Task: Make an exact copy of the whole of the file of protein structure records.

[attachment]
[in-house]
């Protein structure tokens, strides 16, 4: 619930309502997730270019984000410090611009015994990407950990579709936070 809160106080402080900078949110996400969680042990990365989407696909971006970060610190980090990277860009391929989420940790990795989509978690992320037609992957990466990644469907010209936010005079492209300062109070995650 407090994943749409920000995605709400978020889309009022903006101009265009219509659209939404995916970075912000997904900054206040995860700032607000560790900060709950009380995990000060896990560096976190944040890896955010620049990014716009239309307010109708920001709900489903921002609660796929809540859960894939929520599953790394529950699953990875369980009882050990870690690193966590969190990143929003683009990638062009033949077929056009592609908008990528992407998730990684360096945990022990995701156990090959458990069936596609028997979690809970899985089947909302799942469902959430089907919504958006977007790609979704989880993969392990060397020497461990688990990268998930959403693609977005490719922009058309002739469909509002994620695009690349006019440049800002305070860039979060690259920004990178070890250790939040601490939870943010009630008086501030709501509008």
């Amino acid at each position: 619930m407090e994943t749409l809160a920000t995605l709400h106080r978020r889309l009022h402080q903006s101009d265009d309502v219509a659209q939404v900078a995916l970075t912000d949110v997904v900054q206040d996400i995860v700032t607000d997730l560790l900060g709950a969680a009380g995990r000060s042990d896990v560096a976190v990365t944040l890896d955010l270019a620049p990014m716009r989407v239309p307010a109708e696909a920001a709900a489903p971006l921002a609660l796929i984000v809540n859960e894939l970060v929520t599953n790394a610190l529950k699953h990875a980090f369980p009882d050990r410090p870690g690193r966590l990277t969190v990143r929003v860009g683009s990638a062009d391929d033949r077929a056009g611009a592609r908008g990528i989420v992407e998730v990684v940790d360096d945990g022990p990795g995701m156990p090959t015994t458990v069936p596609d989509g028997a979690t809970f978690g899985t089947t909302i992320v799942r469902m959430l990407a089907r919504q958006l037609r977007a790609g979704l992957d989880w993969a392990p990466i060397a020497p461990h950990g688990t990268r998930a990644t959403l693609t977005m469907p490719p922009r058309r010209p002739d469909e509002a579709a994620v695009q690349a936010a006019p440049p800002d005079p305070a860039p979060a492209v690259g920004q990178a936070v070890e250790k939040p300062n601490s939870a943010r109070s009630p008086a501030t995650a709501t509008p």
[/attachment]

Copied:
[in-house]
């Protein structure tokens, strides 16, 4: 619930309502997730270019984000410090611009015994990407950990579709936070 809160106080402080900078949110996400969680042990990365989407696909971006970060610190980090990277860009391929989420940790990795989509978690992320037609992957990466990644469907010209936010005079492209300062109070995650 407090994943749409920000995605709400978020889309009022903006101009265009219509659209939404995916970075912000997904900054206040995860700032607000560790900060709950009380995990000060896990560096976190944040890896955010620049990014716009239309307010109708920001709900489903921002609660796929809540859960894939929520599953790394529950699953990875369980009882050990870690690193966590969190990143929003683009990638062009033949077929056009592609908008990528992407998730990684360096945990022990995701156990090959458990069936596609028997979690809970899985089947909302799942469902959430089907919504958006977007790609979704989880993969392990060397020497461990688990990268998930959403693609977005490719922009058309002739469909509002994620695009690349006019440049800002305070860039979060690259920004990178070890250790939040601490939870943010009630008086501030709501509008």
């Amino acid at each position: 619930m407090e994943t749409l809160a920000t995605l709400h106080r978020r889309l009022h402080q903006s101009d265009d309502v219509a659209q939404v900078a995916l970075t912000d949110v997904v900054q206040d996400i995860v700032t607000d997730l560790l900060g709950a969680a009380g995990r000060s042990d896990v560096a976190v990365t944040l890896d955010l270019a620049p990014m716009r989407v239309p307010a109708e696909a920001a709900a489903p971006l921002a609660l796929i984000v809540n859960e894939l970060v929520t599953n790394a610190l529950k699953h990875a980090f369980p009882d050990r410090p870690g690193r966590l990277t969190v990143r929003v860009g683009s990638a062009d391929d033949r077929a056009g611009a592609r908008g990528i989420v992407e998730v990684v940790d360096d945990g022990p990795g995701m156990p090959t015994t458990v069936p596609d989509g028997a979690t809970f978690g899985t089947t909302i992320v799942r469902m959430l990407a089907r919504q958006l037609r977007a790609g979704l992957d989880w993969a392990p990466i060397a020497p461990h950990g688990t990268r998930a990644t959403l693609t977005m469907p490719p922009r058309r010209p002739d469909e509002a579709a994620v695009q690349a936010a006019p440049p800002d005079p305070a860039p979060a492209v690259g920004q990178a936070v070890e250790k939040p300062n601490s939870a943010r109070s009630p008086a501030t995650a709501t509008p």